Rinaldo Alessandrini is a major conductor and harpsichordist specializing in Italian Baroque music. After musical studies including serious research in Italian music from 1550 to 1750, Alessandrini embarked on his career as a harpsichordist, both as a soloist and as continuo player/leader of Concerto Italiano, a vocal and instrumental ensemble he founded. During the 1980s and 1990s Alessandrini and Concerto Italiano established themselves as the leading ensemble for Italian Baroque music from the music's home country.
Alessandrini believes that, regardless of musical era, there is a set of "essential, but often elusive, expressive and cantabile elements fundamental to Italian music." His aim is to find those qualities in music of the Italian Baroque period, which he regards "the most fertile and innovative in all Italian music."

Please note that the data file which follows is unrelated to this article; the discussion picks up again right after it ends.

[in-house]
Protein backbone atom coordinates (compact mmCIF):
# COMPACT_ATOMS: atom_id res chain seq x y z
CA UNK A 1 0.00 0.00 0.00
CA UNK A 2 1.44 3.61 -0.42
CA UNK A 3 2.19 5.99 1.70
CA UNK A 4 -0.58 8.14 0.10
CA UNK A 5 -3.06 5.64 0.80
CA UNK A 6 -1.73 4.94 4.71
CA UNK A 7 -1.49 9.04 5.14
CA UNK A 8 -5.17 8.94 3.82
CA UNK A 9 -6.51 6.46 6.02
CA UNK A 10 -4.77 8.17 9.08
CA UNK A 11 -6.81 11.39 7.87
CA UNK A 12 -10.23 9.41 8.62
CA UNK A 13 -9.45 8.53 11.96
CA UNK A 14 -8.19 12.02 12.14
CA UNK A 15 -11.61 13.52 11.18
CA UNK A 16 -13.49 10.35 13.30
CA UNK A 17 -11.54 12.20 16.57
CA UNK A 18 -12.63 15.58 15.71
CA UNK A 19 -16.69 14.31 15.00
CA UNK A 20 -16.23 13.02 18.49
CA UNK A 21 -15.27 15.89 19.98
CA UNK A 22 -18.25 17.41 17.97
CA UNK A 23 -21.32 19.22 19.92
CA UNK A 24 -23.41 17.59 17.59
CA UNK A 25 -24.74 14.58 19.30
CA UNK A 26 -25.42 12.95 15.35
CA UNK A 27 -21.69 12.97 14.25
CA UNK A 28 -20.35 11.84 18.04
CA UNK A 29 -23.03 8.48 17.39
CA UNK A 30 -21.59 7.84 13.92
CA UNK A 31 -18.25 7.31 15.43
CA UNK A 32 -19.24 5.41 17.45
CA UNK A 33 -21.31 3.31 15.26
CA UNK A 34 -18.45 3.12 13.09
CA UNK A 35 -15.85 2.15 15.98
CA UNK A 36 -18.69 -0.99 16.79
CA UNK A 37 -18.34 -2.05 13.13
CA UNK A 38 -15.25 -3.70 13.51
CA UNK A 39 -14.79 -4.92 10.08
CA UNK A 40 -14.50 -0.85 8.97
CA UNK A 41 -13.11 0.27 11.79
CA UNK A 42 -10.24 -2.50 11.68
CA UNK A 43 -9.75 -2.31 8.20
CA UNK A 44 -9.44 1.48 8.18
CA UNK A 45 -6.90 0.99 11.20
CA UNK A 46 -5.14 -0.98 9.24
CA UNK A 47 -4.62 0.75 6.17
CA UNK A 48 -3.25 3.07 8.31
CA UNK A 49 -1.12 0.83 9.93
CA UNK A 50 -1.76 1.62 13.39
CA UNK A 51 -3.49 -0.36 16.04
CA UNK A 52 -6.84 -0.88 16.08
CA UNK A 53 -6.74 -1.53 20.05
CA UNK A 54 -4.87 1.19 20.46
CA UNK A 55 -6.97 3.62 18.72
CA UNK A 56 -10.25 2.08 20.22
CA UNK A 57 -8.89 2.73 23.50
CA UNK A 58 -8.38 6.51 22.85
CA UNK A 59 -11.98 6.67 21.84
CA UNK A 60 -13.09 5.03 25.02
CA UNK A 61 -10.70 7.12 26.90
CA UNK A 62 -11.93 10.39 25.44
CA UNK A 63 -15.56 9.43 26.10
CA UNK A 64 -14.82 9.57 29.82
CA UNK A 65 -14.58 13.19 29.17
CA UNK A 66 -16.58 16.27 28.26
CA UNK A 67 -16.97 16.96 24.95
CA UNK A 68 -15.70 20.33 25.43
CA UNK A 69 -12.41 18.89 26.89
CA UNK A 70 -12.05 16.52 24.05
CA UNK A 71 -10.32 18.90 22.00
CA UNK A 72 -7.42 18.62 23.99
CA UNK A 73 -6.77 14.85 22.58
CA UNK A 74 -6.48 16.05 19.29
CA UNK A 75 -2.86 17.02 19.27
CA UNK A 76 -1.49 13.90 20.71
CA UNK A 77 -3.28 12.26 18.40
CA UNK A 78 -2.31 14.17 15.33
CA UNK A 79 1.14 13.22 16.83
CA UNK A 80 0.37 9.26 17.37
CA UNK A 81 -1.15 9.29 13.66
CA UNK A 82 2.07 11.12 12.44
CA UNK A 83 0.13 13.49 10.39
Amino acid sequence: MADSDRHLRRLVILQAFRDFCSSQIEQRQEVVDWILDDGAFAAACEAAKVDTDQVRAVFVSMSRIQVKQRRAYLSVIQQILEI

He and Concerto Italiano have toured extensively in Europe, including many of the major musical festivals, especially the ones with interest in the era. They record for various labels -- playing a major role in Naive's Vivaldi Edition recordings -- and have won awards such as the Cini Foundation Vivaldi Prize, the Choc de la Musique, Grand Prix de la Nouvelle Académie du Disque, the Deutsche Schallplattenpreis, the Diapason d'Or (in three successive years), the Cecilia Prize, the Gramophone Award, the BBC Music Magazine Prize, and the Grand Prix de l'Academie Charles Cros.
Alessandrini also conducts Italian Baroque opera. His is considered one of the world's leading specialists in the operas of Monteverdi, and also revives lesser-known Italian opera composers such as Cavalli and Vinci. He includes the Italian operas of George Frideric Handel in his conducting repertoire, and he and Concerto Italiano have recorded harpsichord concertos of Johann Sebastian Bach. These Gramophone Award-nominated performances are hailed for paying special attention to the direct Italian inspiration for the concertos. Other acclaimed CDs include his two volumes of One Hundred Fifty Years of Italian Music, featuring harpsichord music on the first disc and organ music on the second. Among his choral recordings with Concerto Italiano are all of Monteverdi's eight books of Madrigals, three of which won Gramophone Awards.